Mallow leaves and flowers yield a healing lotion. Mallow stems are chewed by Gypsies, and when the pulp is mixed with saliva, they apply this, warm from the mouth to inflamed parts of the skin and to sores and swellings. They achieve wonderful cures with this primitive remedy. Mallow roots make a useful poultice, and were once used to check mortification, one ancient name for mallow being “mortification plant.” They contain a quantity of mucilaginous matter, also starch, asparagin, albumen (its most valued property), and a crystallizable sugar and a fixed oil. The root in fact contains over half its weight of sweet tasting mucilage, which gives the plant its well-justified reputation, this mucilage having unique healing, soothing and lubricating powers. For irritation of the vagina, internal and external as a medicine and as a douche. As a lotion or poultice for all skin eruptions, sores, swellings, wounds, bruises, sprains. For breast troubles, soreness, inflammation, swellings. As a lotion to bath sore or inflamed eyes, and for treatment of styes.


Of a Standard Brew of the flowers and leaves, sweetened with honey, a wineglass three times daily. Or, of three or four roots, sliced small boiled gently for one hour in four cups of water, sweetened with honey, a wineglass three times daily.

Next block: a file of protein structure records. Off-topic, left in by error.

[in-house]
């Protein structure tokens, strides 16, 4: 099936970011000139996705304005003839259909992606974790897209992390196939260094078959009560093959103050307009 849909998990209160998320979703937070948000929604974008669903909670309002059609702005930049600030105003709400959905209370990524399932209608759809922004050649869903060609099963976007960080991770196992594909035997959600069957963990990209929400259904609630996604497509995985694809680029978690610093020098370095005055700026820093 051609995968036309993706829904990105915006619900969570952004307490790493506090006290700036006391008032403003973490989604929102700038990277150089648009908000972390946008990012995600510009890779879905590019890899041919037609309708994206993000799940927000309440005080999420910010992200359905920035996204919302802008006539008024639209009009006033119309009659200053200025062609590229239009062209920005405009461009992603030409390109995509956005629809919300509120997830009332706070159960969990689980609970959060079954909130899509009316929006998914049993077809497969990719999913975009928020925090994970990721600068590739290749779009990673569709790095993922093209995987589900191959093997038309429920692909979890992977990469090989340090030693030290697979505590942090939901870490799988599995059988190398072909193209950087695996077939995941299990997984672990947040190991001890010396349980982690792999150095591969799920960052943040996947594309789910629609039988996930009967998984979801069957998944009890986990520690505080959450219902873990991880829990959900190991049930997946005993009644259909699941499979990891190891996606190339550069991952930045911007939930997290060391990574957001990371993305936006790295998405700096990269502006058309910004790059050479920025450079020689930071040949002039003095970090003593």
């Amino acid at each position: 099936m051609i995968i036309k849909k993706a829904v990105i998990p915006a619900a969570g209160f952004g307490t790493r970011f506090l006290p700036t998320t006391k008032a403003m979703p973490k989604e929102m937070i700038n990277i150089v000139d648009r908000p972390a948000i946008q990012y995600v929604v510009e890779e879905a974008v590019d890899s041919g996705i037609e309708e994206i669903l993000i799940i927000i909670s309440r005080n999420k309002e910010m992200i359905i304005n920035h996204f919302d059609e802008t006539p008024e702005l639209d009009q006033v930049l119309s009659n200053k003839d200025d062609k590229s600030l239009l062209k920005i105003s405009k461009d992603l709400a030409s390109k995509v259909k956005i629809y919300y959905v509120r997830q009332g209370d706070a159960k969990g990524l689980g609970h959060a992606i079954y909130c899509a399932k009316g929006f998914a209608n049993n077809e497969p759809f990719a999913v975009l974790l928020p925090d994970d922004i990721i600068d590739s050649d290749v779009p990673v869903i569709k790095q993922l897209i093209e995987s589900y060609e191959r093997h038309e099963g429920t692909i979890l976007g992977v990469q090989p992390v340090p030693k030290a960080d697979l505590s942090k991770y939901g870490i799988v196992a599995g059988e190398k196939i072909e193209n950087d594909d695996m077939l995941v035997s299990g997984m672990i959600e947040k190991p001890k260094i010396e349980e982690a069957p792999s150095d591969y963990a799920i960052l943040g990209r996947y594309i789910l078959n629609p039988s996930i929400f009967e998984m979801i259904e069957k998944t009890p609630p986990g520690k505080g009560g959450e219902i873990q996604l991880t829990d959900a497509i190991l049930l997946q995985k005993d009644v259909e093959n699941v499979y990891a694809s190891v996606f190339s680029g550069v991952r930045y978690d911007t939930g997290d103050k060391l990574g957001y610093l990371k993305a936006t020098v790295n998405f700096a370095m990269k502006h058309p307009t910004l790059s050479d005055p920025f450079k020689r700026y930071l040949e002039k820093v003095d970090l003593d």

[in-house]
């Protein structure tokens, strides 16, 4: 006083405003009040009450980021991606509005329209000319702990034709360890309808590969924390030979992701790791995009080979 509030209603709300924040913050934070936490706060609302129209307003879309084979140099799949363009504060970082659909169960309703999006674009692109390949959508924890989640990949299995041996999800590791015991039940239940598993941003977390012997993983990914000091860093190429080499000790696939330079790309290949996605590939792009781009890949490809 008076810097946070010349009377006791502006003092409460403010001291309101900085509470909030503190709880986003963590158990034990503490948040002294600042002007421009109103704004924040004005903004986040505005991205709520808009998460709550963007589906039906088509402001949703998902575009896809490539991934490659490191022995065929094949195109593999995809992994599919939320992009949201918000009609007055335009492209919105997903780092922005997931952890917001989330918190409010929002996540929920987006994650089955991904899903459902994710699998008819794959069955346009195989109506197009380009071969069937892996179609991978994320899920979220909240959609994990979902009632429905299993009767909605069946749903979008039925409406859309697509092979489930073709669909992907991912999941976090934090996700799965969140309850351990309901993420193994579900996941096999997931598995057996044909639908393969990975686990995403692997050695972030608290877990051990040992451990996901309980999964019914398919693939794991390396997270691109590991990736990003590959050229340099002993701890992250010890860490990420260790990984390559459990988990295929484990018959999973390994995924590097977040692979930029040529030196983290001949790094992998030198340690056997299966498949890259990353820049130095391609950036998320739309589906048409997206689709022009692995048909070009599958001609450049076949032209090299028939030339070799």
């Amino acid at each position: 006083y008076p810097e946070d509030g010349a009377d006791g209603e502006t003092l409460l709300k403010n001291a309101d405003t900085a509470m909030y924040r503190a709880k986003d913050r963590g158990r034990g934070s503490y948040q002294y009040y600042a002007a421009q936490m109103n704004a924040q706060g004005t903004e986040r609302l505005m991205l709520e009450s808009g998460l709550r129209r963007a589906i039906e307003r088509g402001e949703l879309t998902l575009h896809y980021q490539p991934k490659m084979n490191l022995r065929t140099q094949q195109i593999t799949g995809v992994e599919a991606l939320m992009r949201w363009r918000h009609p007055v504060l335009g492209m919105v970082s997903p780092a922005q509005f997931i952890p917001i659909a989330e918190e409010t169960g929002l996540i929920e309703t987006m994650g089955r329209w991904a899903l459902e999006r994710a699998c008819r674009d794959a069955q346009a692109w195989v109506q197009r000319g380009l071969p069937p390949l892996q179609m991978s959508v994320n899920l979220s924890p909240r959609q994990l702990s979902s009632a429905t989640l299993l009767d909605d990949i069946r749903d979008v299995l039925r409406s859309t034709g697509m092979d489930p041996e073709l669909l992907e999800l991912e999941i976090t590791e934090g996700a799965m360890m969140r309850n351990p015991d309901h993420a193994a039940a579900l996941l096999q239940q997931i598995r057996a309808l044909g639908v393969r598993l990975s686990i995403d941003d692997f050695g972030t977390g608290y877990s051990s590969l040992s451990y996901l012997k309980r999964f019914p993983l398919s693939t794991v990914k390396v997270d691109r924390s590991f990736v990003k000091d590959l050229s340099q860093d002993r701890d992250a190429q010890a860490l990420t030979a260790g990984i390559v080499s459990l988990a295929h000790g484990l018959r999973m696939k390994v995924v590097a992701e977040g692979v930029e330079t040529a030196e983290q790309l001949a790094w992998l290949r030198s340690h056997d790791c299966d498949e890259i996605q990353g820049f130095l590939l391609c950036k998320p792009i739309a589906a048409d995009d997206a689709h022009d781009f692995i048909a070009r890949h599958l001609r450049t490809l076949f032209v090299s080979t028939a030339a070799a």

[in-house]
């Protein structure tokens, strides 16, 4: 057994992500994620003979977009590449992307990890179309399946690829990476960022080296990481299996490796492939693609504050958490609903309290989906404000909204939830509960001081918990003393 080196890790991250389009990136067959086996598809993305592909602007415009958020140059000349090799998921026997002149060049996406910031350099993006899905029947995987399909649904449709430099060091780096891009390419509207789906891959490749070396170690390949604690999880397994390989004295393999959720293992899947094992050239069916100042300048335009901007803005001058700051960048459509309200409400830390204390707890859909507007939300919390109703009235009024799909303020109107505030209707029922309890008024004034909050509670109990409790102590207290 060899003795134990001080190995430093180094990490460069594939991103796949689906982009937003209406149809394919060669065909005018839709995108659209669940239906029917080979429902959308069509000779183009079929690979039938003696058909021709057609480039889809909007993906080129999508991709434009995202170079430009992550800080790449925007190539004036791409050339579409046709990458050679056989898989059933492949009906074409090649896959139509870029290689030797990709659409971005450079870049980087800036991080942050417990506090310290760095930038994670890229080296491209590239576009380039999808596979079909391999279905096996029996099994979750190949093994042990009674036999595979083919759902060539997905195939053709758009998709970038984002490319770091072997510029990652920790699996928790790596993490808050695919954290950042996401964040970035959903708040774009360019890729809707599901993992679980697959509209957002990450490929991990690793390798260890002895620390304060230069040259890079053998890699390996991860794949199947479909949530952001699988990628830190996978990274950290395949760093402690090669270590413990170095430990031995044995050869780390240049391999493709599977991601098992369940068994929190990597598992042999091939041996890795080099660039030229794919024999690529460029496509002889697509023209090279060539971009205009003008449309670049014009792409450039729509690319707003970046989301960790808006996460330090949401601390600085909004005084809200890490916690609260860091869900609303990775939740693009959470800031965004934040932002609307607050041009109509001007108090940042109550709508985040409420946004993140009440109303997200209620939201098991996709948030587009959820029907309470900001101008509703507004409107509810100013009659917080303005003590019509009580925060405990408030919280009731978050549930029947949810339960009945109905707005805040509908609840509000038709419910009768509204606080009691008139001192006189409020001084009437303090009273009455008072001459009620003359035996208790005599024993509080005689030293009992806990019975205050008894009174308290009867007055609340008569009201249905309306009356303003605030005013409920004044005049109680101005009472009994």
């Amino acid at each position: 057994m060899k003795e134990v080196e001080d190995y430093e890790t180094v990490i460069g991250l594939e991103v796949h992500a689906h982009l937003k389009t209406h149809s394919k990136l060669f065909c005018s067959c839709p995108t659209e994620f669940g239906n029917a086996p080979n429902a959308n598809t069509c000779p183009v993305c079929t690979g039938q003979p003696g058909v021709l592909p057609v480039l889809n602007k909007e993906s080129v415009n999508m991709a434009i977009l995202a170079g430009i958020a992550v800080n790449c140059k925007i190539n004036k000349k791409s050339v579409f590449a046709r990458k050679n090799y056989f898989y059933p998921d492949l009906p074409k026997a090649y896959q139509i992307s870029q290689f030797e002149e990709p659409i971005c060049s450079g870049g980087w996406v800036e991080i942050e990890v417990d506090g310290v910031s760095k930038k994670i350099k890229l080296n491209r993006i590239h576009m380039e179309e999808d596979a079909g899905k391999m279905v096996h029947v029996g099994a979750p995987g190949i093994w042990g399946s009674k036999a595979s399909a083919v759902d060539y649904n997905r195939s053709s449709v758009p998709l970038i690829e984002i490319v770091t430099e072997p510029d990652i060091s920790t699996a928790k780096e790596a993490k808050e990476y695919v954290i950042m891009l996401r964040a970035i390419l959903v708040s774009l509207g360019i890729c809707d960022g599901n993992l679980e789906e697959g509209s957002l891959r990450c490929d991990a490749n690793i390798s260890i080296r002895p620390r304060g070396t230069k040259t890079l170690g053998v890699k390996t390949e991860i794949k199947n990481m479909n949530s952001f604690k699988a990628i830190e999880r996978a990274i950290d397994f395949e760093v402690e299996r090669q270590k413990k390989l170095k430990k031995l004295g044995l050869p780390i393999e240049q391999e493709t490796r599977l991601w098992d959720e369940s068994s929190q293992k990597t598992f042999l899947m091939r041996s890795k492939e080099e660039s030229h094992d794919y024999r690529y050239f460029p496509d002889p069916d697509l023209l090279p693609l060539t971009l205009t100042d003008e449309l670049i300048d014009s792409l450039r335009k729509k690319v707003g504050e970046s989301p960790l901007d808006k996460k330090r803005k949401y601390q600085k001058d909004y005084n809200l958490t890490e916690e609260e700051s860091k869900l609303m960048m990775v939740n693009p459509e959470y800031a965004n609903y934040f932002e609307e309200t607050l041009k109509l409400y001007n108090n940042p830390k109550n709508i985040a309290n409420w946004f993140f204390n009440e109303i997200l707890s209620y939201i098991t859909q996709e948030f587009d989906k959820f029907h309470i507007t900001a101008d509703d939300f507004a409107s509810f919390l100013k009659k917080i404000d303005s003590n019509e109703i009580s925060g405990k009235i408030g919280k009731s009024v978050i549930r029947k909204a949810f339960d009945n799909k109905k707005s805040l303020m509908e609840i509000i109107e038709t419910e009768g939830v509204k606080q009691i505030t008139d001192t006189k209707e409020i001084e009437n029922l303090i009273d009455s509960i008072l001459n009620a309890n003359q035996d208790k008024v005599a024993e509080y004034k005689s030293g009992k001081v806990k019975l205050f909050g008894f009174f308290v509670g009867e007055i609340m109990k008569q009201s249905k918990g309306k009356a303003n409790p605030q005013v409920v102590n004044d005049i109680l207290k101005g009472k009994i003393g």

Use the roots, prepare as above. The pulped leaves and flowers are applied to the surface of all inflamed areas, or used, slightly warmed, as a poultice. Or the leaves, crushed, can be steeped in light beer and used as a rub for bruises, sprains. A popular confection known as Marshmallow Sweets is made from the dried, powdered roots. The ingredients are: two ounces marshmallow root and fourteen ounces fine sugar mixed with some mucilage (or gum) tragacanth and water of orange flowers sufficient to bind all together.


"Lobelia" Commonly called “Indian Tobacco"

Lobelia inflate. Lobeliaceae                                                                      

This is a field plant found mainly in North America where it is commonly called “Indian Tobacco”. Its leaves are pointed and yellowish-green, its flowers hooded and of a brilliant blue (one of its common names being “blue cardinal flower”). Some varieties have red or purple flowers. This is one of the most important herbs of the American Indians, and they have chosen well, for it belongs to a small group of herbs which are virtually cure-alls, being beneficial to the whole body and healing in all ailments. One species of lobelia, Lobelia syphilitica was used by the Canadian Indians in the treatment of all types of venereal diseases. One would hesitate, of course, to claim that this would be nowadays and everywhere be a chosen remedy; but nevertheless the well-attested evidence of its effectiveness use over a long period is worth taking into account. The whole plant, including the seed, is used.   

Use, internal: